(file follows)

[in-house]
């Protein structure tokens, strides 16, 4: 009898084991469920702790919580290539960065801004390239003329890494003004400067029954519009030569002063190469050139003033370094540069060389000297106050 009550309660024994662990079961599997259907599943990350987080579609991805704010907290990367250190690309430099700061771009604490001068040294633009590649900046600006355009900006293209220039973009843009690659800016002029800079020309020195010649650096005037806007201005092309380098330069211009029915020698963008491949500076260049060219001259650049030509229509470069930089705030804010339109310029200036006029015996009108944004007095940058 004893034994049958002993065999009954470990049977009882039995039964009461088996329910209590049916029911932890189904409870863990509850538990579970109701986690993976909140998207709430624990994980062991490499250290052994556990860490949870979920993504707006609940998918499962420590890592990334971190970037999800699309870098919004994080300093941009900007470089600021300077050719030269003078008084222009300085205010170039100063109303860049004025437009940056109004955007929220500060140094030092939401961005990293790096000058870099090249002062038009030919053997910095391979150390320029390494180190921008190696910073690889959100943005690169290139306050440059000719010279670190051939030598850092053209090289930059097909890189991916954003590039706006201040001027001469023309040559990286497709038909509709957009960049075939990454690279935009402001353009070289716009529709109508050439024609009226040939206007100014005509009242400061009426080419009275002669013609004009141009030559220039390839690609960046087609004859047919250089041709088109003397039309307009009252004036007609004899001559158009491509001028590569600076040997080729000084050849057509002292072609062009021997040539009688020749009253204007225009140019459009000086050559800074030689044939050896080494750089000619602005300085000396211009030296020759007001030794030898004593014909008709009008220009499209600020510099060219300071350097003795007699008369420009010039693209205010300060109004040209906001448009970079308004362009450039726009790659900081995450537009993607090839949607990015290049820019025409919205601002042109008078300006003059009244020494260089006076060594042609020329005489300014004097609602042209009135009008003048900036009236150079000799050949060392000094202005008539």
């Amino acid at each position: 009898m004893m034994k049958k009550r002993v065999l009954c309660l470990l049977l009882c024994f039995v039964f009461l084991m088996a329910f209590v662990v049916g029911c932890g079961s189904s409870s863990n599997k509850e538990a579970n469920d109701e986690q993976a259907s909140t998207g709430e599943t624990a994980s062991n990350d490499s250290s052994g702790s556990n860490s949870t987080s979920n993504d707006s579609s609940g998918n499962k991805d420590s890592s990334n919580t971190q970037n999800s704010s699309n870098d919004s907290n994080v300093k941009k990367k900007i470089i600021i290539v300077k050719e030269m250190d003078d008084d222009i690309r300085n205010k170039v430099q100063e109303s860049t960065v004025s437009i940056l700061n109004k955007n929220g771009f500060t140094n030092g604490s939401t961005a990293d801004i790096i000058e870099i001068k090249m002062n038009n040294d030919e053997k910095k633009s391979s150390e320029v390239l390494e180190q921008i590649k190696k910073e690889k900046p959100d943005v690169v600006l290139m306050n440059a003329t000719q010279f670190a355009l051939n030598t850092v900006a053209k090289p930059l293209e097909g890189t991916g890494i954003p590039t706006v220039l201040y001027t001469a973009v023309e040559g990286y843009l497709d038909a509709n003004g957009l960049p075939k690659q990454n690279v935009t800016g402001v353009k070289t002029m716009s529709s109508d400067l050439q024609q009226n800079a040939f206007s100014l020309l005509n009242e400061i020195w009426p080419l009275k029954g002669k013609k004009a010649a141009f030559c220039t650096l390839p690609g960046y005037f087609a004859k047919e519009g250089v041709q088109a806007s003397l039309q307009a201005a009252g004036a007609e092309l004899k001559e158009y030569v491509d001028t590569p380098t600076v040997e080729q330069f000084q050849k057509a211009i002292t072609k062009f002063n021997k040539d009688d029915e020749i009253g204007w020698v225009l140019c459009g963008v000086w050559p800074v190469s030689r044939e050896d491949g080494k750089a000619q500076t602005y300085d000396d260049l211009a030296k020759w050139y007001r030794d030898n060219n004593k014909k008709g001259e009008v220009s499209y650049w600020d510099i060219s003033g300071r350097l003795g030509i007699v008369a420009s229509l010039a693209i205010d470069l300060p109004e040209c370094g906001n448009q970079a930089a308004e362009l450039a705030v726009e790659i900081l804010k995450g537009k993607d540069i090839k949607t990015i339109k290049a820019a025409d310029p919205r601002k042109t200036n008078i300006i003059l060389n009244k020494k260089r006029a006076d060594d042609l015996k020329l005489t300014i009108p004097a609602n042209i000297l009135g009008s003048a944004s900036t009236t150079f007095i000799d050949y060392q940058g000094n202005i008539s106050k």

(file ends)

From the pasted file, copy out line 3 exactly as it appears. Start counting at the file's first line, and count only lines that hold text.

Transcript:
């Amino acid at each position: 009898m004893m034994k049958k009550r002993v065999l009954c309660l470990l049977l009882c024994f039995v039964f009461l084991m088996a329910f209590v662990v049916g029911c932890g079961s189904s409870s863990n599997k509850e538990a579970n469920d109701e986690q993976a259907s909140t998207g709430e599943t624990a994980s062991n990350d490499s250290s052994g702790s556990n860490s949870t987080s979920n993504d707006s579609s609940g998918n499962k991805d420590s890592s990334n919580t971190q970037n999800s704010s699309n870098d919004s907290n994080v300093k941009k990367k900007i470089i600021i290539v300077k050719e030269m250190d003078d008084d222009i690309r300085n205010k170039v430099q100063e109303s860049t960065v004025s437009i940056l700061n109004k955007n929220g771009f500060t140094n030092g604490s939401t961005a990293d801004i790096i000058e870099i001068k090249m002062n038009n040294d030919e053997k910095k633009s391979s150390e320029v390239l390494e180190q921008i590649k190696k910073e690889k900046p959100d943005v690169v600006l290139m306050n440059a003329t000719q010279f670190a355009l051939n030598t850092v900006a053209k090289p930059l293209e097909g890189t991916g890494i954003p590039t706006v220039l201040y001027t001469a973009v023309e040559g990286y843009l497709d038909a509709n003004g957009l960049p075939k690659q990454n690279v935009t800016g402001v353009k070289t002029m716009s529709s109508d400067l050439q024609q009226n800079a040939f206007s100014l020309l005509n009242e400061i020195w009426p080419l009275k029954g002669k013609k004009a010649a141009f030559c220039t650096l390839p690609g960046y005037f087609a004859k047919e519009g250089v041709q088109a806007s003397l039309q307009a201005a009252g004036a007609e092309l004899k001559e158009y030569v491509d001028t590569p380098t600076v040997e080729q330069f000084q050849k057509a211009i002292t072609k062009f002063n021997k040539d009688d029915e020749i009253g204007w020698v225009l140019c459009g963008v000086w050559p800074v190469s030689r044939e050896d491949g080494k750089a000619q500076t602005y300085d000396d260049l211009a030296k020759w050139y007001r030794d030898n060219n004593k014909k008709g001259e009008v220009s499209y650049w600020d510099i060219s003033g300071r350097l003795g030509i007699v008369a420009s229509l010039a693209i205010d470069l300060p109004e040209c370094g906001n448009q970079a930089a308004e362009l450039a705030v726009e790659i900081l804010k995450g537009k993607d540069i090839k949607t990015i339109k290049a820019a025409d310029p919205r601002k042109t200036n008078i300006i003059l060389n009244k020494k260089r006029a006076d060594d042609l015996k020329l005489t300014i009108p004097a609602n042209i000297l009135g009008s003048a944004s900036t009236t150079f007095i000799d050949y060392q940058g000094n202005i008539s106050k």